Few of my friends live by the words they write.
Many of them, however, support themselves and their families through painting, photos and videos.
They see words as little more than symbols used to describe their work.
They often hurl the cliché, “a picture’s worth a thousand words.” While the irony that they need words, seven of them to be exact, to make their point is generally lost on them, they always react to my retort that, “A word is worth a thousand pictures … if it’s the right word.”
Once, after some unprintable words were exchanged, and our war of words had died down, my opponent and talented painter friend Wade Koniakowsky and I concluded that all either of us ever did was try, unsuccessfully, to describe a natural phenomena known as a wave.
Much as elegant ocean waves are created by great winds, so our bellowing had created a peaceful ripple of understanding.
Some of the best of this natural art is found in Fiji, Tahiti and Indonesia while much of it can be located closer to home.
I have chased waves from the tip of Baja, up into Canada, through several Hawaiian Islands, Brazil, Australia, New Zealand and Guam. Compared to many surfers, I have barely creased the surface, or seen the ocean at its best.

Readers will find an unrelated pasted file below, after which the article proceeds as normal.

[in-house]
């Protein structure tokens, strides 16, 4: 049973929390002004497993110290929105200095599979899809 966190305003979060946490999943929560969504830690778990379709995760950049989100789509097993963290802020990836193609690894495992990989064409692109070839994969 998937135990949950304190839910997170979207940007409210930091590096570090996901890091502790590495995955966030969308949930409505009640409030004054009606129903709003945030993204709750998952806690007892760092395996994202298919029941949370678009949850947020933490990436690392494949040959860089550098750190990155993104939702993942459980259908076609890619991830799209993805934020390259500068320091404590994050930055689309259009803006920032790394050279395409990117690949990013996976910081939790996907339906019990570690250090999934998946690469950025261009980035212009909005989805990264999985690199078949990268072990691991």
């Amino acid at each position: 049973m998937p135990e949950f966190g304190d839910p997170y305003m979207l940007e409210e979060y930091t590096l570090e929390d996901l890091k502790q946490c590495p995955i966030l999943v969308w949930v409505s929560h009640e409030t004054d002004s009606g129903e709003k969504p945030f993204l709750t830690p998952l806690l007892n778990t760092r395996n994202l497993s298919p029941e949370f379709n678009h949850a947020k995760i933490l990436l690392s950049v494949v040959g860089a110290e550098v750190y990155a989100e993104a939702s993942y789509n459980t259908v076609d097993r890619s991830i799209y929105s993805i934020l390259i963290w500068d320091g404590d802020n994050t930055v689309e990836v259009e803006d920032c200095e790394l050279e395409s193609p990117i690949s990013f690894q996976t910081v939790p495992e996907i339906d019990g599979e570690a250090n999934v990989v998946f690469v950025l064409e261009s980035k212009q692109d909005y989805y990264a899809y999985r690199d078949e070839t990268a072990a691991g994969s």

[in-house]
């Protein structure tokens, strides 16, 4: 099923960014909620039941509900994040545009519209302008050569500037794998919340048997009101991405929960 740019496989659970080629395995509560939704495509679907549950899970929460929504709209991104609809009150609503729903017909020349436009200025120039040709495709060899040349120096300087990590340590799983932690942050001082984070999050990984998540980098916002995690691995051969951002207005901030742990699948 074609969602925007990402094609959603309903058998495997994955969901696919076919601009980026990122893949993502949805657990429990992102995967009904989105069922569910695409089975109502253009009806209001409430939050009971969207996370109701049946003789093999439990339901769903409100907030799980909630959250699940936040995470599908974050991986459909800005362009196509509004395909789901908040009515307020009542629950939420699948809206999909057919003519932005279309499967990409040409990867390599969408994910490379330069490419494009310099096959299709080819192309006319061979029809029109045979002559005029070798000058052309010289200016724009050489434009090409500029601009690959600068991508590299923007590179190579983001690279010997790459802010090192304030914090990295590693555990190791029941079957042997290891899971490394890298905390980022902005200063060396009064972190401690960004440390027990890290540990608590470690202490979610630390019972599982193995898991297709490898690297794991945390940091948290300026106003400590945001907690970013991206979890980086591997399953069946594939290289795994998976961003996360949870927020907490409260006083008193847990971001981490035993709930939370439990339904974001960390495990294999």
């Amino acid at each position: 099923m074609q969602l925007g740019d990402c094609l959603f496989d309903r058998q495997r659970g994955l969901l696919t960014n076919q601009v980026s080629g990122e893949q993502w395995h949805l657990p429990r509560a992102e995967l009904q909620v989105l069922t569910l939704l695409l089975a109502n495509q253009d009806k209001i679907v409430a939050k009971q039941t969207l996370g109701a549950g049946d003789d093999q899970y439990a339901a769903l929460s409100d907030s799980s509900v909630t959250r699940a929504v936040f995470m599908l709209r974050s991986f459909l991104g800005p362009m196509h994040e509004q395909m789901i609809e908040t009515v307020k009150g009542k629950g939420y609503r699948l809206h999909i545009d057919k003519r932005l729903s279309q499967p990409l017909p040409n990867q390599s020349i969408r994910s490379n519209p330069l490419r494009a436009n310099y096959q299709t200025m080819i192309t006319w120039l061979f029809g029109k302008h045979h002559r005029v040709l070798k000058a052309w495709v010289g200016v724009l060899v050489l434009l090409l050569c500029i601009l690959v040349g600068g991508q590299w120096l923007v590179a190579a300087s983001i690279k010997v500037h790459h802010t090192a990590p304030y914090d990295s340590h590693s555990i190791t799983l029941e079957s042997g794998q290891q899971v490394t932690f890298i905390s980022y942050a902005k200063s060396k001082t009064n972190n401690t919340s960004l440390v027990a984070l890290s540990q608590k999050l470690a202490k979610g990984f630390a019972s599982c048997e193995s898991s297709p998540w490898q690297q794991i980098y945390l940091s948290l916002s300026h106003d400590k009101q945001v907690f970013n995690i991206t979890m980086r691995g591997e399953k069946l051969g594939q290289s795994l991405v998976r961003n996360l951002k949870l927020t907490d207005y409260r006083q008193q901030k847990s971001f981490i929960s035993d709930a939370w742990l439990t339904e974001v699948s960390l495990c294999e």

While that is no doubt true, I still have recollections of endless sets of waves peeling around Rincon Point, into Honolua Bay, Scorpion Bay, and breaking on local reefs and sandbars from Seaside to Swami’s.
In my opinion waves are an art only exceeded in majesty of childbirth.
Even as I write this, the art many of us have surrendered our lives to is making brief appearances on shores around the world, sometimes unseen and generally without any credit offered to the greatest of all artists.
If you are a surfer this might cause you some anxiety as you peer into another day of tiny waves in North County. But as small as the waves have been, no art gallery in the world has ever displayed anything close to them.
They especially fall short in comparison to a sky-blue two-way peak, a transparent point wave sweeping down a quarter-mile-long white sand point, a mirror glassy beach break, or an ocean combed clean by offshore winds.
For those among us who have found sanctuary in a wave’s hollows, you know there is no more majestic view on earth.
While there may come a time in life when I can no longer paddle out and enjoy riding waves, I will still sit in wonder and watch the miracle of a wave standing tall after traveling a thousand miles to explode joyfully before disappearing forever in the sand. Try as we may our words and brush strokes are, at best, reflections in a broken mirror.